Demons have a similar task, rallying support for becoming Word-bound. But because there is no demonic equivalent of the Seraphim council, they have to either request their Superior intercede for them, or go into Lower Hell and speak with Lucifer himself on the matter. Depending on his mood, he might kill them on the spot, grant them a Word on the spot, or give them a task to fulfill, but completing a task does not ensure the word is theirs; he may deny them the word, grant them a lesser word, or grant them a word they didn't want.

The Archangel or Demon Prince which a character works for shapes their nature, personality, abilities, and restrictions as much as their Choir or Band. Words can change subtly if a Demon Prince redeems or an Archangel Falls - for instance, Andrealphus, the Demon Prince of (selfish) Lust, was once the Archangel of (selfless) Love. Both Heaven and Hell (especially the latter) are divided on many important matters. For example, Michael's militant stance towards Hell clashes with that of Novalis, the peace-loving Archangel of Flowers, and that of Jean, Archangel of Lightning, who favors a moderate approach between the two extremes. Most Archangels are hesitant to support one particular religion, but Dominic (Judgment) and Laurence (the Sword) take extra pains to promote Catholicism, while Khalid (Faith) is avowedly Muslim.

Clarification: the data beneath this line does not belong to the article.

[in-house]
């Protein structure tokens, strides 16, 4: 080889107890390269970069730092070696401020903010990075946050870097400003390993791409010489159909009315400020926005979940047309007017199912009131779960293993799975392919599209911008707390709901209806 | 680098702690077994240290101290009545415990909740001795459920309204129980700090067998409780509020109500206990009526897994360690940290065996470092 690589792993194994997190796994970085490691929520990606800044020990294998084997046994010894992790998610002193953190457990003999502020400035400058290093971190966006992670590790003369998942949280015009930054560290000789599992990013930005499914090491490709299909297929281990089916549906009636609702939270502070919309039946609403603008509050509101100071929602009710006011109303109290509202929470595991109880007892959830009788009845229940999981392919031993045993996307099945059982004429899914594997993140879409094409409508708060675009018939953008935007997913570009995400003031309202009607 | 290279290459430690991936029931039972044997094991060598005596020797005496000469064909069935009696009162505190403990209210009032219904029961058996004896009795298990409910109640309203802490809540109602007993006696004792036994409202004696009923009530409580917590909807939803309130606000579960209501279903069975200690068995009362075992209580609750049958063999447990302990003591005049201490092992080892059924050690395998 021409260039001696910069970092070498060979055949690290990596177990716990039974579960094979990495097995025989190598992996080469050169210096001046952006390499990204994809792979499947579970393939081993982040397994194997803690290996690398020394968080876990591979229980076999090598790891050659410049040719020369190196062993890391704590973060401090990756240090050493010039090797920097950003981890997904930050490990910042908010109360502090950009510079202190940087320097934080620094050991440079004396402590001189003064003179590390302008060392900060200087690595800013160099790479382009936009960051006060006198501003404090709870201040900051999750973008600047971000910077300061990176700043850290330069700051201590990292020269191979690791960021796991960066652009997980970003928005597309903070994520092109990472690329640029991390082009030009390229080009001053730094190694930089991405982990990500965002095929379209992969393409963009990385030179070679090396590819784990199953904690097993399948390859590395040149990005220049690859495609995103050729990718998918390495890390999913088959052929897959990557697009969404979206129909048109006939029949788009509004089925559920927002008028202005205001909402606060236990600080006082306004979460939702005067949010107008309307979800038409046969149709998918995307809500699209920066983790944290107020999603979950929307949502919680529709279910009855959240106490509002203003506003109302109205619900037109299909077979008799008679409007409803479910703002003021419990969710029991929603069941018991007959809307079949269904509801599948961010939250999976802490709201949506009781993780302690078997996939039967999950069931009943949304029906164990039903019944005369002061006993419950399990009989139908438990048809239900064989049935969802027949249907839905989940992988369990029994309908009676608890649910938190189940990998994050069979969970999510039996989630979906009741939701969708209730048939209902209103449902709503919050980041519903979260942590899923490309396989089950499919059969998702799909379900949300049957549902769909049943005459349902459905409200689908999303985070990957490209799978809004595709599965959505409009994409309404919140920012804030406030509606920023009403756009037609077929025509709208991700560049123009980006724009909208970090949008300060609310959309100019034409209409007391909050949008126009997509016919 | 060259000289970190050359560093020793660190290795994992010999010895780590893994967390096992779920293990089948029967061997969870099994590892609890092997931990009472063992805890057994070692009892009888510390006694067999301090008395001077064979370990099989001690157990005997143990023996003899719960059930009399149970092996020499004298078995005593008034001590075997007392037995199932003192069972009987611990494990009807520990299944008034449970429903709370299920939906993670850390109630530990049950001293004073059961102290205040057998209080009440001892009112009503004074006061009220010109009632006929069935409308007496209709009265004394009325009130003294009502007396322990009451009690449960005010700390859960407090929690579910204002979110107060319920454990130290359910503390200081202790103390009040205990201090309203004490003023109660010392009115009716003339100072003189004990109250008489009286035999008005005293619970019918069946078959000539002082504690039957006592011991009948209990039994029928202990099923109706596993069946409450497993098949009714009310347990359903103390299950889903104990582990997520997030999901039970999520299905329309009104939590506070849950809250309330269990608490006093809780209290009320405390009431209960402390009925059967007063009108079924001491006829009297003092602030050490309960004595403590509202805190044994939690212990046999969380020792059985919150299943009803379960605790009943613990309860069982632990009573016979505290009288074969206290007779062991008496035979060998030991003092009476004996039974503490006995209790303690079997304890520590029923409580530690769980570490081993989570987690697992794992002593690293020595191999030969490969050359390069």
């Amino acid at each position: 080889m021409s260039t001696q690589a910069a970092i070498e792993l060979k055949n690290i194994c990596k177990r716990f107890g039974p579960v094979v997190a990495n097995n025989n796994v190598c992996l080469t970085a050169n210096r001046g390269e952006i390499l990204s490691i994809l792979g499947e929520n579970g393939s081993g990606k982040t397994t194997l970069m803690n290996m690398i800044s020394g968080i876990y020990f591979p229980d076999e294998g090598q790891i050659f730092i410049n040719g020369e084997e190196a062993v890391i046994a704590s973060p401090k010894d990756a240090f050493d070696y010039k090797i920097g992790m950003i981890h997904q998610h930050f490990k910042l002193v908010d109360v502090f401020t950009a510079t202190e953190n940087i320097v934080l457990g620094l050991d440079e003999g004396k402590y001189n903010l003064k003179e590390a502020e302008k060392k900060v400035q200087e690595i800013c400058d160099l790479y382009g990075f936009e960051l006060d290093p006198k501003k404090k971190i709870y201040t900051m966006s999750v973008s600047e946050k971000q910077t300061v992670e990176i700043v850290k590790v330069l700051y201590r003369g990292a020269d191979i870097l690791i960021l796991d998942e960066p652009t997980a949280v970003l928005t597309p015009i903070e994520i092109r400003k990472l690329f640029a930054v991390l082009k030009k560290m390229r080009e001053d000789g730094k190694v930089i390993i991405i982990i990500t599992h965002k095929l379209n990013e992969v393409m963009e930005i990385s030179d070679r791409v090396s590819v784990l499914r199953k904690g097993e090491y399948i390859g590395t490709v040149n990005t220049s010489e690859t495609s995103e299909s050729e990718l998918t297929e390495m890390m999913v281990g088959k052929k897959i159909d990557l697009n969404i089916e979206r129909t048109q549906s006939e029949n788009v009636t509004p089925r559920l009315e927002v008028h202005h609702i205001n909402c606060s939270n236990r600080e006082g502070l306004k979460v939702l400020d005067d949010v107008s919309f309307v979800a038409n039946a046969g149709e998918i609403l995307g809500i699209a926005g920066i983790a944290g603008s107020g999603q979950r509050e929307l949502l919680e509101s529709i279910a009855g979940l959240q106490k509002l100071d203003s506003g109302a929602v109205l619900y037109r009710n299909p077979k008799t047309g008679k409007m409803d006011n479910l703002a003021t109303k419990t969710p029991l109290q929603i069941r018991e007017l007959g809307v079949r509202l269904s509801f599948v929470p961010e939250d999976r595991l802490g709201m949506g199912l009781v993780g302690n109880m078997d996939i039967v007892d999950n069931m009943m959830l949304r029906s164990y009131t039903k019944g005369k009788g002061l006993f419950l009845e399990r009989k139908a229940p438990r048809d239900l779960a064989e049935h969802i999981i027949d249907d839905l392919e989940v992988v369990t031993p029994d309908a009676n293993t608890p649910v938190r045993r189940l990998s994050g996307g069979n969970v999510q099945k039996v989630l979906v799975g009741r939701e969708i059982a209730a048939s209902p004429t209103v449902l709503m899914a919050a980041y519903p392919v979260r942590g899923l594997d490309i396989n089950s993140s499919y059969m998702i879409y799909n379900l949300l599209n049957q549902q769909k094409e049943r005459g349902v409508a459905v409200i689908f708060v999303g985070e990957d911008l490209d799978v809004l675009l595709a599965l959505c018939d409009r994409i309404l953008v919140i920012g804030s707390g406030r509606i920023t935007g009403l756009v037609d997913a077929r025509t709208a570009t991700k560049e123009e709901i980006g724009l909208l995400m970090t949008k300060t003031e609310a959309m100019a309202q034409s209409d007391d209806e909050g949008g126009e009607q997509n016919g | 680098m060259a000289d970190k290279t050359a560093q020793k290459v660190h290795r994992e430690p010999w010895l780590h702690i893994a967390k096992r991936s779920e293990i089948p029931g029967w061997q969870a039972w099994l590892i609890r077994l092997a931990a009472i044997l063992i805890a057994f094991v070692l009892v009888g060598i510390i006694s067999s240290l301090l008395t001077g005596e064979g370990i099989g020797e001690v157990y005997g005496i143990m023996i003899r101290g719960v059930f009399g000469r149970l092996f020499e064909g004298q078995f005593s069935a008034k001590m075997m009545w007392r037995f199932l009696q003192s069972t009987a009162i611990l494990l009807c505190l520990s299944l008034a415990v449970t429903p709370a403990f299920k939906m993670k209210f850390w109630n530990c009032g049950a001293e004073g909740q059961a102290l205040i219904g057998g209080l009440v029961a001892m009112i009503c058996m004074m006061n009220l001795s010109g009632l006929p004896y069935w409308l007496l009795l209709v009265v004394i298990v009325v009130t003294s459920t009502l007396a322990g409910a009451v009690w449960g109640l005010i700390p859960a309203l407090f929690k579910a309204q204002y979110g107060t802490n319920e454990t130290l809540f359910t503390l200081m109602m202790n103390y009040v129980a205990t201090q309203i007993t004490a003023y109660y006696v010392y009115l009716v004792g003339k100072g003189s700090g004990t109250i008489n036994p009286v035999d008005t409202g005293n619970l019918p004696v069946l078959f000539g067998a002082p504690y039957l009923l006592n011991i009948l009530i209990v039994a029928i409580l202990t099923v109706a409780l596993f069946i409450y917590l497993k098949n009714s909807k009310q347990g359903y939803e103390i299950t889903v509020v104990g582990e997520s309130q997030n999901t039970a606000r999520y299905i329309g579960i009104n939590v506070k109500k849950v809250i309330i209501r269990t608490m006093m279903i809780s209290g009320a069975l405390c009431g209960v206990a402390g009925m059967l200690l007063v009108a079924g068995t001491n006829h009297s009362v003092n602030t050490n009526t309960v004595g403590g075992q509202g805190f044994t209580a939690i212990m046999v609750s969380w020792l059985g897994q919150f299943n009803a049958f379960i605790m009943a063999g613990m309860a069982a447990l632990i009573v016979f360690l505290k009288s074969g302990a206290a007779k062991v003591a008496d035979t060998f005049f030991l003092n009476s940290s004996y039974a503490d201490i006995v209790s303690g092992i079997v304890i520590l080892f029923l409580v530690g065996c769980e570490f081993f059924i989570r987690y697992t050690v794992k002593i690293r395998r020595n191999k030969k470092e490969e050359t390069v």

The game offers no definitive answer as to whether the fallen angels had justification to rebel, although, in practice, most games tend to default to the assumption that Heaven is in fact seeking to further the overall cause of good, and Hell to undermine it. One can play a "backwards" game as freedom fighters based in Hell fighting against angelic oppression just as easily as a "straight" game sympathetic to the angels. To accommodate both these perspectives, game literature often describes a morally gray universe, where angelic and demonic forces sometimes work together for mutual benefit. Both Heaven and Hell are home to a great many political schemers and powerful secret police.